Last week, Attorney General William Barr was interviewed by Catherine Herridge, a CBS News correspondent, regarding the Department of Justice decision to end the prosecution of former national security adviser Michael Flynn.
In December 2017, Flynn pleaded guilty to lying to the FBI about his contacts with the former Russian ambassador to the United States, but he filed in January 2020 to rescind his guilty plea based on the "bad faith, vindictiveness and breach of the plea agreement."
The Justice Department ended the case because "there was not, in our view, a legitimate investigation going on," Barr told CBS last Thursday. "They did not have a basis for a counterintelligence investigation against Flynn at that stage, based on a perfectly legitimate and appropriate call he made as a member of the transition."
Crossfire Hurricane was the FBI investigation opened during the 2016 presidential cycle into whether people in Donald Trump's campaign were "coordinating, wittingly or unwittingly, with the Russian government's efforts to interfere in the 2016 U.S. presidential election," per the final report issued last year.
Crossfire Hurricane concluded that there was no collusion, but the investigation was used to trap Flynn in a lie. "There was no underlying investigation that was legitimate," Barr said last week. "And the whole exercise was just about creating the lie," for which Flynn was prosecuted.
During the interview, Barr said he was concerned that the Justice Department had been used for political purposes under the previous administration and that that political use could upend the democratic process our country is built upon. "We should choose our leaders through the election process," he said. "And efforts to use the law enforcement process to change leaders or to disable administrations are incendiary in this country and destroy our republic."
When asked by Herridge how the Justice Department decision would be regarded in the future, Barr responded: "Well, history is written by the winner. So, it largely depends on who's writing the history. But I think a fair history would say that it was a good decision because it upheld the rule of law. It helped. It upheld the standards of the Department of Justice, and it undid what was an injustice."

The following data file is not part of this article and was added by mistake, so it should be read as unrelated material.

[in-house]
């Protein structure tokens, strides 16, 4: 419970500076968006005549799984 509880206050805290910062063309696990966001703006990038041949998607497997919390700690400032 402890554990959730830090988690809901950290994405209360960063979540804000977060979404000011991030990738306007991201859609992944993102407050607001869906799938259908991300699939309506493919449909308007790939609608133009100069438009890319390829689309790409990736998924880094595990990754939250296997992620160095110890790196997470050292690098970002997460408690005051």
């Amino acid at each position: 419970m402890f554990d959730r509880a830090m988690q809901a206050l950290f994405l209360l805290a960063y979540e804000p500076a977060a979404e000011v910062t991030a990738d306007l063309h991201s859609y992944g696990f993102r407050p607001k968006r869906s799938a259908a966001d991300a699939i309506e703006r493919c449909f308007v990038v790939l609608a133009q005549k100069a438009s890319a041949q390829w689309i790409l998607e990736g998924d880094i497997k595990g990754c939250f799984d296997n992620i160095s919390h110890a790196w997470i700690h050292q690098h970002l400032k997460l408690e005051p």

Three days later, on NBC's "Meet the Press," a clip of Barr's interview was played in which Barr said: "Well, history is written by the winner. So, it largely depends on who's writing the history." Following the clip, host Chuck Todd said that Barr "didn't make the case that he was upholding the rule of law. He was almost admitting that, yeah, this is a political job."
Todd -- political director of NBC News -- either hadn't seen the whole clip or intentionally misrepresented what Barr said. On Tuesday, Todd apologized, saying: "We did not edit that out. That was not our edit. ... We should have looked at both (clips) and checked for a full transcript, a mistake I wish we hadn't made and that I hadn't made. The second part of the attorney general's answer would have put it in the proper context."
Let me translate: "I should have done my job and ensured the show was reporting accurately."
What Todd didn't focus on is the most important part of Barr's response, which came at the end of the interview. "Well, I said we're gonna get to the bottom of what happened," Barr concluded. Barr has appointed U.S. Attorney John Durham to lead this effort.
"Well, as you know, I'm not gonna predict the outcome. But I said that we're certainly -- there probably will be a report as a byproduct of his work," said Barr. "But we also are seeing if there are people who violated the law and should be brought to justice. And that's what we have our eye on."
Here's a tip for those of us who are trying to keep track of what's happening: Assume mainstream media is going to clip segments and misrepresent. Do your homework, and read the transcripts. From Barr's perspective, it keeps your eye on the ball, and don't worry about those who spread disinformation. We will bring people to justice.